Timehop admits to more data leakage, details GDPR danger

Bad actor was inside social network for months without being detected

Nostalgia aggregator Timehop has revised its advice about the data breach it reported earlier this week.

The news is bad in two dimensions, the first of which is that the company has found more data was accessed. Updates to its oops! post has now added “dates of birth, gender [and] country codes” to the list of lost information, in addition to names email addresses and phone numbers. After “closer examination of forensics and logs” the company has also revised its estimates of lost records and added an analysis of how many put it on the wrong side of GDPR.

Here’s its full accounting of the leakage.

Type of Personal Data Combination Number of breached records Number of breached GDPR records
Name, email, phone, DOB 3.3 million 174,000
Name, email address, phone 3.4 million 181,000
Name, email address, DOB 13.6 million 2.2 million
Name, email address, DOB 3.6 million 189,000
Name and email address 18.6 million 2.9 million
Name and phone number 3.7 million 198,000
Name and DOB 14.8 million 2.5 million
Name total 20.4 million 3.8 million
DOB total 15.5 million 2.6 million
Email addresses total 18.6 million 2.9 million
Gender designation total 18.6 million 2.6 million
Phone numbers total 4.9 million 243,000

The second nasty dimension is that Timehop has revealed that the attacker who lifted the data was able to access its systems since December 2017 and logged on during March and April 2018 without detection, in part thanks to the absence of two-factor authentication. Those visits yielded nothing of value, but “In April, 2018, Timehop employees migrated a database with personally identifiable information into the environment. The attacker saw this when they logged in on June 22, 2018. The unauthorized user then logged in again on July 4, 2018, when the database containing PII was stolen.”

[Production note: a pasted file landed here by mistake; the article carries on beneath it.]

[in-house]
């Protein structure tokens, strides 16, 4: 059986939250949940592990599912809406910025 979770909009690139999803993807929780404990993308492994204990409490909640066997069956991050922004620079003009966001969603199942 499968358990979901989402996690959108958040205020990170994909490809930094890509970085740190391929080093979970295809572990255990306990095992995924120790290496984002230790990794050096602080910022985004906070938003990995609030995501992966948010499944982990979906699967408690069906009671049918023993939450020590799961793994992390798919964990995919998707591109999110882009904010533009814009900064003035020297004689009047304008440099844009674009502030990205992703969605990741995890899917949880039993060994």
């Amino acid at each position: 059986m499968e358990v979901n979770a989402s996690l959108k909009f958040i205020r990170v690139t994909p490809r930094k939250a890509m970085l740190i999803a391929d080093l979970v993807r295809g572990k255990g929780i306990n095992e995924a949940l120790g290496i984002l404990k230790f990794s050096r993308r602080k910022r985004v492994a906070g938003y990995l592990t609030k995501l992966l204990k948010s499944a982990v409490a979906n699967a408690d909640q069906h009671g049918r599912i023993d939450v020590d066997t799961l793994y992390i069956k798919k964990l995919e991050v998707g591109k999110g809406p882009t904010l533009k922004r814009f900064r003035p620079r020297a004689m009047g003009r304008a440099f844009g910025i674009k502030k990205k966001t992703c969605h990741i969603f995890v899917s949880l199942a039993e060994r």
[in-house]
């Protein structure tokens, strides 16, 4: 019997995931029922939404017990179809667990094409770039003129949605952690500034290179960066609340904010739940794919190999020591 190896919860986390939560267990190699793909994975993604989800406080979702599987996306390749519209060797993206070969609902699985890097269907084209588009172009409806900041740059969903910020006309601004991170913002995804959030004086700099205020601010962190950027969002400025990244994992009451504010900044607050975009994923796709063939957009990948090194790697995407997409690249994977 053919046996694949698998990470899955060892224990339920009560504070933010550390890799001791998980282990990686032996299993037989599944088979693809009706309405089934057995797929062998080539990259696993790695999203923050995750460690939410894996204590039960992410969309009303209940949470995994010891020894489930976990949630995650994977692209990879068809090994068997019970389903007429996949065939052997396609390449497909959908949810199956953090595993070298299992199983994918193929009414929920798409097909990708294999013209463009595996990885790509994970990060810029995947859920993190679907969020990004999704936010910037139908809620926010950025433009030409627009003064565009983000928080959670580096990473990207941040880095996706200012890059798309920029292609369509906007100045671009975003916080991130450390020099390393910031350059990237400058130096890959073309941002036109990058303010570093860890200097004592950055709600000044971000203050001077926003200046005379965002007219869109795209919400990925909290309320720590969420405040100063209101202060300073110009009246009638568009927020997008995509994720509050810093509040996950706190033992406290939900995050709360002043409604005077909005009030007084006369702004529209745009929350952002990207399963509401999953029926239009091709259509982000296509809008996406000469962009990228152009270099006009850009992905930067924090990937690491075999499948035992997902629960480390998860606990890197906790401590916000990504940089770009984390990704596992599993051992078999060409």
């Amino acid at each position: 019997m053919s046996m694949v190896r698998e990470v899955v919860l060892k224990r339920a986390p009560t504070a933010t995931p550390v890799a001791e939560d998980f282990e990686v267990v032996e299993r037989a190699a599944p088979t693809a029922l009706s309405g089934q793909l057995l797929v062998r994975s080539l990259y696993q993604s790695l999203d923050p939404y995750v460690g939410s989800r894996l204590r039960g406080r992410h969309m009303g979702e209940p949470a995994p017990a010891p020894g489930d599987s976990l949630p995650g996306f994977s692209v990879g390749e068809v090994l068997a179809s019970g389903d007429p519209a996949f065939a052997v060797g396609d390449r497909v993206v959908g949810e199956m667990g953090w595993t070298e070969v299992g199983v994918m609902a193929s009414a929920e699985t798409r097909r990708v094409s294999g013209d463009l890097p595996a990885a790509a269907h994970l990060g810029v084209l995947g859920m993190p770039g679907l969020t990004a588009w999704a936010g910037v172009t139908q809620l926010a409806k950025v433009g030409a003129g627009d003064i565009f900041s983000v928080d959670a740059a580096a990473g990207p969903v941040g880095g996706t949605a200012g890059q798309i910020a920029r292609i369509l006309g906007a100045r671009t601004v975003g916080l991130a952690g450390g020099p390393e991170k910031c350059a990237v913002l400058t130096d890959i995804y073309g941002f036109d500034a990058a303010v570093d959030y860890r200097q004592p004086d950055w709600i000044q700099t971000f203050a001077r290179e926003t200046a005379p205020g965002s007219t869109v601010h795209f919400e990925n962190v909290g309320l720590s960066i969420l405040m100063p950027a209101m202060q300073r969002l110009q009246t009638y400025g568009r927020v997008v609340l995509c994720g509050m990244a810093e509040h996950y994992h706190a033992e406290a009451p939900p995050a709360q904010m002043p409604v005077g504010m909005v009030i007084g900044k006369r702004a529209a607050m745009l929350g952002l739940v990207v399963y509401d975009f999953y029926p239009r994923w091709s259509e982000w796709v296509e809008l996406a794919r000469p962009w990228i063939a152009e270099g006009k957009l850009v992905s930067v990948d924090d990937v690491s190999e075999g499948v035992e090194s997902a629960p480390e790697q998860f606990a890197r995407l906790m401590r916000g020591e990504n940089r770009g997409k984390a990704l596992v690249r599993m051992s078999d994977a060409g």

The timelines also reveals that while Timehop observed the attacker had changed database passwords and done some CPU-churning and end-user-disrupting work with snapshots, the company didn’t realise it had been attacked for nearly 24 hours.

The steps that followed suggest swift escalation to the C-suite, but by the time incident response processes kicked in the data was gone.

With the company admitting its GDPR exposure, The Register imagines some dark days lie ahead of Timehop given the magnitude of penalties available under that regulation. ®




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